10 Picture Books to Read Aloud to Young Children



Books! The undisputed, undeniable, heavyweight champion of all educational and bonding experiences wrapped up in one beautiful package.  In a world full of tablets and mobile devices that have in large part obviated the medium for adults, books for children have never been more desirable or useful.  They’re affordable, essential and one of the few things everyone will agree are important tools in the growth of a young mind.

Everyone has their favorite books from childhood and great, new books are cropping up all the time.  In this write-up we’re going to try to give you a good, short mix of picture books for various ages of children that span the generations.  There will inevitably be some disappointed readers out there who don’t see any of their favorites, but that only speaks to the breadth of options out there and the passion that people tend to have about books.  Also, give us a break!  The list is only ten long and hey, that’s what the comments are for, right?  We would absolutely love to hear your thoughts on our list after you’ve read it!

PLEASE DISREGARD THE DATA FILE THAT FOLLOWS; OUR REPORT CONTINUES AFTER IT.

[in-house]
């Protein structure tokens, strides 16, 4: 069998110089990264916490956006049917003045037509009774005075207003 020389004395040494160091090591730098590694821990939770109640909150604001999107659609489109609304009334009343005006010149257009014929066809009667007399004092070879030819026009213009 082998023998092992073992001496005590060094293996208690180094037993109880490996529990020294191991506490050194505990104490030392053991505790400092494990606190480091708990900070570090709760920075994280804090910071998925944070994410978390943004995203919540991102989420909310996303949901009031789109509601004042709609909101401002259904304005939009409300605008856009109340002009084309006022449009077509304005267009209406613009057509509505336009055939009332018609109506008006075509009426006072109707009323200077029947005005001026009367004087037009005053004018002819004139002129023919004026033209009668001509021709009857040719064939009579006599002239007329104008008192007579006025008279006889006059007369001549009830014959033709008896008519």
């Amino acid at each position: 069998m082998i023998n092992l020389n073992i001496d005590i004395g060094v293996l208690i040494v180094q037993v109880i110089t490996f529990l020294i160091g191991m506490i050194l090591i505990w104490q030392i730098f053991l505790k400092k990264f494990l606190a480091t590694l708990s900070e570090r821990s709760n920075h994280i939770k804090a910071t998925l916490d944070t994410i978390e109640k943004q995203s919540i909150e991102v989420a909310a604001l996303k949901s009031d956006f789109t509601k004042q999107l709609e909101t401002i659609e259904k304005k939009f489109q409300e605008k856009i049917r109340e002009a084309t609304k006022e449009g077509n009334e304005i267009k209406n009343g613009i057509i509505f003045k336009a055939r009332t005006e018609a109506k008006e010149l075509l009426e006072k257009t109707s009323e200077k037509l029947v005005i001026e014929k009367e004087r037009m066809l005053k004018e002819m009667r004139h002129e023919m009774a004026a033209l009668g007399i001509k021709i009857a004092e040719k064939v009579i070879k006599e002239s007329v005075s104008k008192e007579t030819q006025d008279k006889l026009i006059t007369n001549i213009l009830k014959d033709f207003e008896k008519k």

So without further ado, here we go!  Our favorite picture books to read to children.

1. Where the Wild Things Are, by Maurice Sendak (1963)

Having just had its 50th anniversary in 2013, Where the Wild Things Are remains one of the most uniquely illustrated and imaginative children’s books of all time.  It has a refreshingly dark tone about it and explores imagination and loyalty while brilliantly capturing the spirit of a young boy who instinctively defies his parents and has to deal with the alternate reality in which it leads him.  With a subtle, cerebrally touching language structure, this book distinguishes itself by not hitting you over the head with the message.  It’s exceptionally fun and interesting to read and look at, especially for a children’s book.